Summers is not in it alone either. His assistant is Laura Lindsay, a registered nurse and certified rehabilitation registered nurse. She has been with him for 14 years and has known him since his residency more than 30 years ago. As an important part of Summers’ team, she gets her share of accolades, too.

“She is a force with him,” Gardea said. “They are a pair. They work with each other very well.”

“The highest recommendation you can give Dr. Sam and Laura is that they care,” Stone said.


Some people are just meant to be doctors. Others are meant to be mentors or community leaders.

Dr. Sam manages to be all those things with an uncommon ease and a winning sense of humor.

“He has a genuine sense of caring and commitment to people,” Taylor said. “He’s wired that way.”

And he was likely always wired to be that kind of doctor. Even at an early age, he was headed toward a medical future.

“Ever since I was little, I was fascinated by it,” Summers said. “I was always the kid when we’d go pheasant hunting trying to figure out what went where.”

What went where was Summers heading to the University of Washington School of Medicine and the WAMI program. The WAMI program was established in 1971 to help four rural states — Washington, Alaska, Montana and Idaho — attract much-needed doctors to their states. (Wyoming joined the list in 1996, creating today’s WWAMI.) Getting Summers to return to his home state was never going to be a problem.

“There’s no place like home,” he said. “What I like to do is easily available here — fishing, hunting, golfing … .”

He married a woman from Homedale — Leora — in 1976. They have two grown daughters, two grandsons and “four granddogs.”

He graduated in 1979 and completed his residency in 1982. For more than 30 years, he has practiced full-spectrum family medicine in Caldwell.

He is also the founding site director for the Family Medicine Residency of Idaho’s Rural Training Track in Caldwell. Today he works at the Family Medical Clinic, adjacent to West Valley Regional Medical Center in Caldwell.

Summers started his career as “second fiddle to a bunch of older partners,” and then inherited their patients as they retired, building his client base quite quickly. As is typical of most general practitioners, he had plenty of younger patients and delivered plenty of babies. As his clients aged, so did his practice. The last baby he delivered was six years ago — to a woman he also delivered.

As his patients grew older, their needs changed. The rise of diabetes in this country — and among his patients — led him to create the diabetes classes, open to anyone willing to listen.

His patients love him, and 90 percent of them call him “Sam” or “Dr. Sam,” because many of them have known him their entire lives, Lindsay said. Many won’t see anyone else, and if he’s out of town, they just wait till he returns.

“He’s recognized as someone who is very passionate about excellence in clinical care and quality and has taken on the role as diabetic educator,” said Dr. Michael Roach, who works in the same office with Summers. “He’s a pretty complete physician. He connects with patients and has excellent clinical judgment and knowledge.”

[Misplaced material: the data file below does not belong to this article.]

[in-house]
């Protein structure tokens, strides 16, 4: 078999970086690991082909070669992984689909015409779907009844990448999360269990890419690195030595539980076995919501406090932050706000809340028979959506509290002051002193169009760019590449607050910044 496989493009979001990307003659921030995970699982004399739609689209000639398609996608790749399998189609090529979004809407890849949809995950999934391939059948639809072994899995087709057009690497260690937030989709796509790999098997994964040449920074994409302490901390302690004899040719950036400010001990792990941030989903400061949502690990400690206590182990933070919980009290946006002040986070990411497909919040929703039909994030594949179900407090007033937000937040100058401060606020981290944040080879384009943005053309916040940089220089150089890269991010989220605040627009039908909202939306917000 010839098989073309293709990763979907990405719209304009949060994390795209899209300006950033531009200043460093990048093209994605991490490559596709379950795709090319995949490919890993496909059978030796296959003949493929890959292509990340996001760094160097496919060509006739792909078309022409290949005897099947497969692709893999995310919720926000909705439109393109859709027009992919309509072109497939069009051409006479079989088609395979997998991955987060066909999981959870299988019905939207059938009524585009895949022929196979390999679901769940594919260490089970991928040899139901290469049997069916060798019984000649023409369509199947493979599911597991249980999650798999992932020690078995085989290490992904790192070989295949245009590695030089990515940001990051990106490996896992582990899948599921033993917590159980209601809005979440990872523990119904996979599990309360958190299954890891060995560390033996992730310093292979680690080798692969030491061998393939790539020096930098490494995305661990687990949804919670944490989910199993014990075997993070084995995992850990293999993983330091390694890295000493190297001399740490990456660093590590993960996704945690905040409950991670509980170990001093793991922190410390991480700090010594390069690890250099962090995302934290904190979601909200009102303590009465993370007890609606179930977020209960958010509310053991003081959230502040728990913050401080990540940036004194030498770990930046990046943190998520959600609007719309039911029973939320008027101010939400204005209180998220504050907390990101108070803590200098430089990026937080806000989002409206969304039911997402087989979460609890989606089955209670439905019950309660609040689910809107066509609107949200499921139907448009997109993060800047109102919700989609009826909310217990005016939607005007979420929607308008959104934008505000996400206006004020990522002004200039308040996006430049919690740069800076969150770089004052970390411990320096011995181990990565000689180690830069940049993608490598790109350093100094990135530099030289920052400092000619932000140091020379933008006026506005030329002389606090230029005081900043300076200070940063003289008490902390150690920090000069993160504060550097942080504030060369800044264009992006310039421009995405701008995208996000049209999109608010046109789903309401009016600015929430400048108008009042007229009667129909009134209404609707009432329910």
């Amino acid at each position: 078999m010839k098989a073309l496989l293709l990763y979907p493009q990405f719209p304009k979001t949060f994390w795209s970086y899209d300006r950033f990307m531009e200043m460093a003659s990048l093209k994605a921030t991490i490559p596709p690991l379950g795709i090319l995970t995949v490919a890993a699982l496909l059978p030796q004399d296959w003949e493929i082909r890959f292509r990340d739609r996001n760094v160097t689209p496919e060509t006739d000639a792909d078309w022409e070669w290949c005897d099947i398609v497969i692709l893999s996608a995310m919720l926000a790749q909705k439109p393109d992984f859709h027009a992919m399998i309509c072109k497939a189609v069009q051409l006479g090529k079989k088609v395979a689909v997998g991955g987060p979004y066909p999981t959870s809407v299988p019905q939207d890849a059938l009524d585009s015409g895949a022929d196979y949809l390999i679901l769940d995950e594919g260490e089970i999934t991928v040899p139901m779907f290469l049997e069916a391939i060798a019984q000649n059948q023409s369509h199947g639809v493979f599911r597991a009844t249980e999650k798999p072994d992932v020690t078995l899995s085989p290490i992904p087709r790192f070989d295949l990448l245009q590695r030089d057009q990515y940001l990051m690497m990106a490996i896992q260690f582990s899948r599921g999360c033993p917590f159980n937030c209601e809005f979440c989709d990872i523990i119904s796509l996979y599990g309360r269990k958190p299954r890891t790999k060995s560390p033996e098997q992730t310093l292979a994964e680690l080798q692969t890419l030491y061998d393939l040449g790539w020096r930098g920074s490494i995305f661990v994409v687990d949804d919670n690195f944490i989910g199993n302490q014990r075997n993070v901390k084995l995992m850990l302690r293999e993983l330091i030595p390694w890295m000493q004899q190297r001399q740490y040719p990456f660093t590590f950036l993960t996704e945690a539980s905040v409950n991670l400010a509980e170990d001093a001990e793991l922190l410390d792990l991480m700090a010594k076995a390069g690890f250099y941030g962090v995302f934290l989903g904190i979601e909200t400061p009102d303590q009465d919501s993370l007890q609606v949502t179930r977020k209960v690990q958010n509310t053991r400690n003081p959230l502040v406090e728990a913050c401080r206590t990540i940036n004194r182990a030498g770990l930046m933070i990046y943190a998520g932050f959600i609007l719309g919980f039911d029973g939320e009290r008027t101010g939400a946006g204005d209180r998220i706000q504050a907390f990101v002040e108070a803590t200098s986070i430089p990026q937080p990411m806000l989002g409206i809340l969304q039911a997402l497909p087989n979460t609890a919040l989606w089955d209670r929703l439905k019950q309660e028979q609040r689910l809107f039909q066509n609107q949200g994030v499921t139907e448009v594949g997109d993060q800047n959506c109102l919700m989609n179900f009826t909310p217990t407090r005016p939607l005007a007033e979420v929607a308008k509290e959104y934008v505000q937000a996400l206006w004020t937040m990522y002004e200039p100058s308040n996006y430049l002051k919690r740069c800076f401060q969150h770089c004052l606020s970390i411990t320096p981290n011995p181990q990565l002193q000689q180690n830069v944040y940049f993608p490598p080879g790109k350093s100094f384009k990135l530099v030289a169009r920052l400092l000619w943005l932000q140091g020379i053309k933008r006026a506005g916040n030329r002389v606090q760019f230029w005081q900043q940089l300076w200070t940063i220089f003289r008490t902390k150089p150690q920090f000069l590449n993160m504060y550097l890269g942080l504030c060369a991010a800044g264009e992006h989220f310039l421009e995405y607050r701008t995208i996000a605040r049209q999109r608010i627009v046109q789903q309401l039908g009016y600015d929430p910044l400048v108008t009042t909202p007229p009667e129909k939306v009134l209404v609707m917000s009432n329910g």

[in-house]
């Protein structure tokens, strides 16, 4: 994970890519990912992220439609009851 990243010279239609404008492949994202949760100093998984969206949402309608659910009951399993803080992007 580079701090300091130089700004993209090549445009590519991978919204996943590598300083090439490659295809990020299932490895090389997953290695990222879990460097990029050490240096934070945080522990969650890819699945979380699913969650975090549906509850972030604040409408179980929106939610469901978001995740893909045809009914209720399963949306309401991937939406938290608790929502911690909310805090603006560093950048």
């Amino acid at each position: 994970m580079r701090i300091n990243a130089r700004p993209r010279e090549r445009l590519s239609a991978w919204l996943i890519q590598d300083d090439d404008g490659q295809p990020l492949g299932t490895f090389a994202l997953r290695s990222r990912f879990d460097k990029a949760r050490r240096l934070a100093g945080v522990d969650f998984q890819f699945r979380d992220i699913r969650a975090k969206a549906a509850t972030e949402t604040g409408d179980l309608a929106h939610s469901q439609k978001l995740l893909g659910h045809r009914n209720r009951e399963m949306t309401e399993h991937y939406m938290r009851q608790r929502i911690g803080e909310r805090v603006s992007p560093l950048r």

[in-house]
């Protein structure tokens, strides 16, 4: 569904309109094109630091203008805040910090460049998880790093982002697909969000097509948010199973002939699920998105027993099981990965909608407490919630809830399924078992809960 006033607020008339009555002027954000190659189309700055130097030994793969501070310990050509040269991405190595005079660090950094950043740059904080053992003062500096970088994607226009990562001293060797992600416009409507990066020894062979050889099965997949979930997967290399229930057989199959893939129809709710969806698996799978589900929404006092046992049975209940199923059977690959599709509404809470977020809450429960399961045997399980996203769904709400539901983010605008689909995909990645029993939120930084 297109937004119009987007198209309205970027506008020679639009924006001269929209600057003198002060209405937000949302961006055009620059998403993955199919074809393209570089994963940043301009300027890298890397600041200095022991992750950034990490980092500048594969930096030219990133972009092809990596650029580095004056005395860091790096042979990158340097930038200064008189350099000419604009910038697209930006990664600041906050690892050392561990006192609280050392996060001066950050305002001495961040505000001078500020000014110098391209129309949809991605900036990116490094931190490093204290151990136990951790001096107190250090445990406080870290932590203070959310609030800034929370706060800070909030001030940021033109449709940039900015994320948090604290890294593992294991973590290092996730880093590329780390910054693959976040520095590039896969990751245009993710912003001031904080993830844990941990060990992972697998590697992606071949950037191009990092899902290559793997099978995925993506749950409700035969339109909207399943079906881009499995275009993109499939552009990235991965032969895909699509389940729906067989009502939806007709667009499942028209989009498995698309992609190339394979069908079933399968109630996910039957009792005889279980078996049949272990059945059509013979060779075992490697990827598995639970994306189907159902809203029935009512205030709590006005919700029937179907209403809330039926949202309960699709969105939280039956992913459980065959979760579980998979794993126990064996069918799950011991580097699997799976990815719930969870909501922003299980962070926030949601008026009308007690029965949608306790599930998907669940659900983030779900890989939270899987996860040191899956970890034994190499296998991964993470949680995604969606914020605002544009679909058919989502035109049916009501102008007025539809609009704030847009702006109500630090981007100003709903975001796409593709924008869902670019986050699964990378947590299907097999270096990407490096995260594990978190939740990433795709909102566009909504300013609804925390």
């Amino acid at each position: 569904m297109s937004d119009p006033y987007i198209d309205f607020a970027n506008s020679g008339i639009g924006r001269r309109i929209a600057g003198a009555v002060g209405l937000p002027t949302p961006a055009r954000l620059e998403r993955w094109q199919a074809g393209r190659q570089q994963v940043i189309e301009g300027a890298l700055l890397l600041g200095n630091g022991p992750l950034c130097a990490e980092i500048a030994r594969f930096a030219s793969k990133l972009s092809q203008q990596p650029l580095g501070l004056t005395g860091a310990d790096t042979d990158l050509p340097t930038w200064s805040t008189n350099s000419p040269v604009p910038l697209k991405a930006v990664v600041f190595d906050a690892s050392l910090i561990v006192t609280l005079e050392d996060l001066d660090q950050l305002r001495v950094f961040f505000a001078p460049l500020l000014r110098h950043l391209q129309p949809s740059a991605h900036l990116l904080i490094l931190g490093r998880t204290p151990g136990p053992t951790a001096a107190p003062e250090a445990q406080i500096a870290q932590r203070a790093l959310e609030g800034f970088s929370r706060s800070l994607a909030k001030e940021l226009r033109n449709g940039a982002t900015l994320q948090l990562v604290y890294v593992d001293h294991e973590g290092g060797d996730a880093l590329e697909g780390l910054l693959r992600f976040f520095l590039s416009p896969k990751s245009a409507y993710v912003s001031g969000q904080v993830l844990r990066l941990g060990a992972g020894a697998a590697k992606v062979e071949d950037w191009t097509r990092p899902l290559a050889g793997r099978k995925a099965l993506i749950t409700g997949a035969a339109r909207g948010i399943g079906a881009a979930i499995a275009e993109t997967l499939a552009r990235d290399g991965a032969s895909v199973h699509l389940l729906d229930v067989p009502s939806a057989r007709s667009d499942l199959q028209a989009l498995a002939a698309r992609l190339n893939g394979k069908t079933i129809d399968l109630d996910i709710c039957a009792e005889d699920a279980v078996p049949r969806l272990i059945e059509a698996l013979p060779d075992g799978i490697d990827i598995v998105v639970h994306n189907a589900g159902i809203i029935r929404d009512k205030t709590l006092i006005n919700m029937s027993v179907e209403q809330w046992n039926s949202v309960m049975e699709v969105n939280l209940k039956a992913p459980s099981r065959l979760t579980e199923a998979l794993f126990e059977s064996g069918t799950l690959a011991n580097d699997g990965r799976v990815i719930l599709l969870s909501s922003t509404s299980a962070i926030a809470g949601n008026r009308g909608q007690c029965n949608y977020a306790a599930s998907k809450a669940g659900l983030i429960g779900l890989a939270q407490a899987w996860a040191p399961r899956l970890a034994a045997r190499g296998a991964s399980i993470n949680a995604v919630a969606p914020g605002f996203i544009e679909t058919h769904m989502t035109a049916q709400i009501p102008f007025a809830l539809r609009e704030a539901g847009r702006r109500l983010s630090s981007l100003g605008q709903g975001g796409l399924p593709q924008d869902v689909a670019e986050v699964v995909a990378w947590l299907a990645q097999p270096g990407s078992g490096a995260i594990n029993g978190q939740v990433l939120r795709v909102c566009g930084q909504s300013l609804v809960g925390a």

Meanwhile, Summers never forgot his WWAMI roots. His continued dedication to the WWAMI program over the years earned him the Alumni Award for Excellence earlier this year for his nonstop involvement and widely lauded mentoring skills with students in the program. He’s also heavily involved with continuing education programs.

“‘Physician’ in Latin actually means ‘to teach,’ and he uses his own time and energy to teach our future doctors who are going to practice in Idaho, which is a gift you can’t even quantify,” said Dr. Mary Barinaga, who is with the WWAMI program here in Idaho. “He has taught hundreds of residents and students.”

Roach says Summers embraces the role of educator of both patients and medical students, and he is also a learner, which he says goes hand-in-hand with teaching.

“If you go to a conference with him, he’s one of the ones asking a lot of questions of the speakers,” Roach said.

“He leads by example,” Lindsay said. “And he’s probably one of the best physicians I’ve ever worked with in my life.”

She also says he’s “a riot” to work with, and his sense of humor is “worth more than anything to work with every day.” That sense of humor is also why you may hear him described as “the World Famous Moderately Popular Sam Summers.”

He, along with his wife, also took that popularity and dedication to the community to create a Local Legends event.

Local leaders dressed up as celebrities and put on a talent show to raise money for the Idaho Youth Games. (Lindsay says Summers does a mean Joe Cocker and an even better ZZ Top impersonation.) The event ran for 13 years and was a major fundraiser for the games — raising about $15,000 a year.

“It’s vitally important for physicians to be involved in the community,” Summers said. “It gives you a sense of community and makes your community better.”

“Dr. Summers is a model of what we hope all WWAMI graduates become,” Barinaga said. “Not only has he taken care of his community medically, but he and his wife and family have been extremely involved and engaged in their community, making it a better place for other people to live.

“He really gives back to the community, he gives back to the state, and he gives back to his patients,” she said. “He’s a superstar.”